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Opinion

Letters to the Editor: Superintendent’s bonus is money that should have gone directly to our schools

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Newport-Mesa Unified School District Supt. Fred Navarro, pictured in 2014, was recently awarded a $29,812 pay supplement based on performance.
(File photo)

In December, the Newport-Mesa Unified school board completed Supt. Fred Navarro’s annual evaluation, granting him a generous annuity bonus of just under $30,000 (“Newport-Mesa superintendent gets nearly $30,000 performance award,” Dec. 10). It was done with a swift, 6-0 vote — without discussion and despite public opposition.

This was the fourth tax-sheltered bonus Navarro has received in his six-year tenure, bringing his total bonus annuities to over $110,000. This might not be alarming to those familiar with 21st century executive salaries, but it is to teachers, staff, parents and members of the community who care deeply about the schools and our tax dollars — and who have experienced firsthand the superintendent’s leadership failures.

To sum it up, the superintendent’s performance has been mediocre, a C grade in a district with A grade families and students. Issues with trust, communication and collaboration from the beginning of his tenure linger, as do the lack of comprehensive policies and departmental oversight that have resulted in rat infestations in our high schools, science labs without running water, buildings with rust and peeling paint and many classrooms still lacking air conditioning.

Add to these the millions of dollars wasted on Swun Math, the Estancia netting poles, sewer vapors and pool debacles — money that should have gone to our students.

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On a brighter note, two enthusiastic, new trustees and a new board president who is a former NMUSD teacher and principal, were installed last month. These leaders, together with growing parent and community involvement, the work of the student advocacy group NMC4S and the possibility for three new trustees in the November 2020 election, provide hope for innovative, 21st century leadership that will put the needs of students and teachers first and reflect the excellence of our joined Newport-Mesa communities.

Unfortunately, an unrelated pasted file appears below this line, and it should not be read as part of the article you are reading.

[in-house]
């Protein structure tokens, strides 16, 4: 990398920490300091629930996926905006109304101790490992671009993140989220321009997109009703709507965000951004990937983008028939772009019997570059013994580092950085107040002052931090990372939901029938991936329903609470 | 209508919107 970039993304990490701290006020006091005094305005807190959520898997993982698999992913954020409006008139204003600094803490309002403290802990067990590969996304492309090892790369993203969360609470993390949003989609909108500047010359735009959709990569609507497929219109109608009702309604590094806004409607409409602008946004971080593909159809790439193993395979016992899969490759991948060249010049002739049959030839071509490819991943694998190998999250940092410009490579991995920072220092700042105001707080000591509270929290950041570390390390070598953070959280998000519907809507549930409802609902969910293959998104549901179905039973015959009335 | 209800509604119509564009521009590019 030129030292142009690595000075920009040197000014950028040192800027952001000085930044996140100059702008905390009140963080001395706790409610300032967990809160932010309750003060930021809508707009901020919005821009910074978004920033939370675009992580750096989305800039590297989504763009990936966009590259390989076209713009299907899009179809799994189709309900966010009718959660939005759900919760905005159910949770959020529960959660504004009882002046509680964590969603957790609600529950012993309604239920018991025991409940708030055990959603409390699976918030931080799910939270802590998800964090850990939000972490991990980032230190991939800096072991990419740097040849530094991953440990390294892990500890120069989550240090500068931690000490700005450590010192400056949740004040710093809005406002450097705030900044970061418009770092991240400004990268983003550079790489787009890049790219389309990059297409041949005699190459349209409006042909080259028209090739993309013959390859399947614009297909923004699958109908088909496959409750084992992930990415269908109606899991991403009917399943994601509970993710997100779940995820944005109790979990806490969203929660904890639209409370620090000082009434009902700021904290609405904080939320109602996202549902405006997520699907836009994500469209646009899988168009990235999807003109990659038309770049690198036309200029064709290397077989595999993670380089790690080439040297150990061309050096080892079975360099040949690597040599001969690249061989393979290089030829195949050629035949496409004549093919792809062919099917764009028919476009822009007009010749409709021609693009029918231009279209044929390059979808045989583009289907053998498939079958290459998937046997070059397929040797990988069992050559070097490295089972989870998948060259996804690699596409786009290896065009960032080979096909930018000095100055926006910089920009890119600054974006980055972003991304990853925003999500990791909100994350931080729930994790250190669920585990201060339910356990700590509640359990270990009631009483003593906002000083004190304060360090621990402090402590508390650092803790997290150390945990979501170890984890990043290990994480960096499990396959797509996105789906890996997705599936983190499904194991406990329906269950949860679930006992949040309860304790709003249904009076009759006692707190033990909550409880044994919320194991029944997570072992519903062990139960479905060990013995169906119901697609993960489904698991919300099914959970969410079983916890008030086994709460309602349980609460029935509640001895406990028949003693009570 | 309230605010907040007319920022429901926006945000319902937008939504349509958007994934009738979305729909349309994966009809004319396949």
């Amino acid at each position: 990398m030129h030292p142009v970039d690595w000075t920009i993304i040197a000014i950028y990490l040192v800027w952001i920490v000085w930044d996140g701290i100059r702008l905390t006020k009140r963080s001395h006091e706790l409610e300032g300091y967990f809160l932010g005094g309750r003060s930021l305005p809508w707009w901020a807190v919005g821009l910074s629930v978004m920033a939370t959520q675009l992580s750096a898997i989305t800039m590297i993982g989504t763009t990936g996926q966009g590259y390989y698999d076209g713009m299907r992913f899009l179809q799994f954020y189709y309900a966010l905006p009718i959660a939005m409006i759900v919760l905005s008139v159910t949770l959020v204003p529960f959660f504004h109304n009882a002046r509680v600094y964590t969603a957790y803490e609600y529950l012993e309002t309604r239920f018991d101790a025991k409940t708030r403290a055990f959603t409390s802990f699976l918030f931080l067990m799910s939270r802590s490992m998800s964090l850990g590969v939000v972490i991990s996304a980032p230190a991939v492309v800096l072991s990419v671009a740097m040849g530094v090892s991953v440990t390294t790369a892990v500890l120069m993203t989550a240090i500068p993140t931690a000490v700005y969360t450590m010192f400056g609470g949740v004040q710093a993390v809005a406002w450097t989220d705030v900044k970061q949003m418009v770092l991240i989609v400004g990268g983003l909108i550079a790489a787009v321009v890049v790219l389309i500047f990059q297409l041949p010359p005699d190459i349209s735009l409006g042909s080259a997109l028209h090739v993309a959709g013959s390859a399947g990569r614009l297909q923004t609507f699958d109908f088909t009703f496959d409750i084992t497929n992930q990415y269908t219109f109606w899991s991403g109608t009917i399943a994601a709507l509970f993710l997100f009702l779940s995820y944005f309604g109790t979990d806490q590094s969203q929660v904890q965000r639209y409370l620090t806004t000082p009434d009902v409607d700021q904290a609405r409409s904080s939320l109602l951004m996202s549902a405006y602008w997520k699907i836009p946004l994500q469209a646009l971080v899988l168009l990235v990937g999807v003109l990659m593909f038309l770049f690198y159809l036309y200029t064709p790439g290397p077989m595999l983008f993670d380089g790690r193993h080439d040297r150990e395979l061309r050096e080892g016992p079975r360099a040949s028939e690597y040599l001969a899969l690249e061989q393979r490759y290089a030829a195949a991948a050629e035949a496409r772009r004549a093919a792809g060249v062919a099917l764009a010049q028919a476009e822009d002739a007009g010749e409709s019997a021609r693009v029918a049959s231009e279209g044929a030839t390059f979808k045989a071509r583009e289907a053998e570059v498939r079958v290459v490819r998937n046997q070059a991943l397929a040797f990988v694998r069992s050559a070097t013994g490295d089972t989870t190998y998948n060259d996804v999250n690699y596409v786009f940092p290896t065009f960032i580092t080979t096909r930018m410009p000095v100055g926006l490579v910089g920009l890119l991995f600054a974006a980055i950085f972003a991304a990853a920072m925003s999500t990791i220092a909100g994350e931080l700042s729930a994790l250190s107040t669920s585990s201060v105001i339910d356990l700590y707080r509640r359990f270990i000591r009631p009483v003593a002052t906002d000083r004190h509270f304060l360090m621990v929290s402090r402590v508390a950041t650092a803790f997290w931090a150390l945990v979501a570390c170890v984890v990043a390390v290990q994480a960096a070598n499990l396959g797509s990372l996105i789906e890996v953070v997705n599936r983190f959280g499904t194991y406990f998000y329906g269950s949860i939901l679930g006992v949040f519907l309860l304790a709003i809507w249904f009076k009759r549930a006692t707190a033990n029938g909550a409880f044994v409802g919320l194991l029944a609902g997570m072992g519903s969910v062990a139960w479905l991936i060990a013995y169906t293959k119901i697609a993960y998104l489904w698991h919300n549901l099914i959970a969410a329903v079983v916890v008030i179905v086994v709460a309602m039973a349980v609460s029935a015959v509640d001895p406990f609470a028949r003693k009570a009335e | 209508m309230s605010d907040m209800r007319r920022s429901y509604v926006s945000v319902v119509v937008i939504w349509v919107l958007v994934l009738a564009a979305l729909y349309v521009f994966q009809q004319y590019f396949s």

Laurie Smith

Newport Beach

The writer is a retired Newport-Mesa teacher.

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Republican Party did itself in

While I agree with the contrition expressed by writer Michael Torres regarding the plight of the Republican Party in Orange County, it did not address several reasons directly that explained Republican losses in Orange County in 2018 (“This is what the Orange County Republican Party needs to do to survive,” Dec. 27).

First, the slavish allegiance of office-holders and candidates to the current administration and GOP hierarchy in D.C. turned off many voters who clearly saw who was to blame for things going wrong and not getting better.

Second, the abject failure of GOP incumbents to listen to the needs and concerns of their constituents. Republican candidates similarly failed to connect with those they wished to serve. They counted on a strict party registration advantage to see them through.

Third, it was clear that the GOP message was wrong for an electorate that had wised up. Gone are the days of blind obedience to right-wing ideology and party leaders who simply demand loyalty while failing to inspire.

Mr. Torres would probably acknowledge that the Democrats did a better job of appealing to the needs and concerns of the Orange County electorate on issues like health care, the environment, infrastructure, immigration and fairness. Mr. Torres would probably acknowledge that the Republican Party did a lousy job of representing conservative views and values. Limited government, fiscal responsibility, the rule of law and other tenets were consistently disrespected by the party leadership in Washington, D.C.

No amount of outreach or putting lipstick on a pig (or elephant) will redeem the faith of the GOP electorate in Orange County, if the message is wrong and if the messengers are unreliable.

Tim Geddes

Huntington Beach

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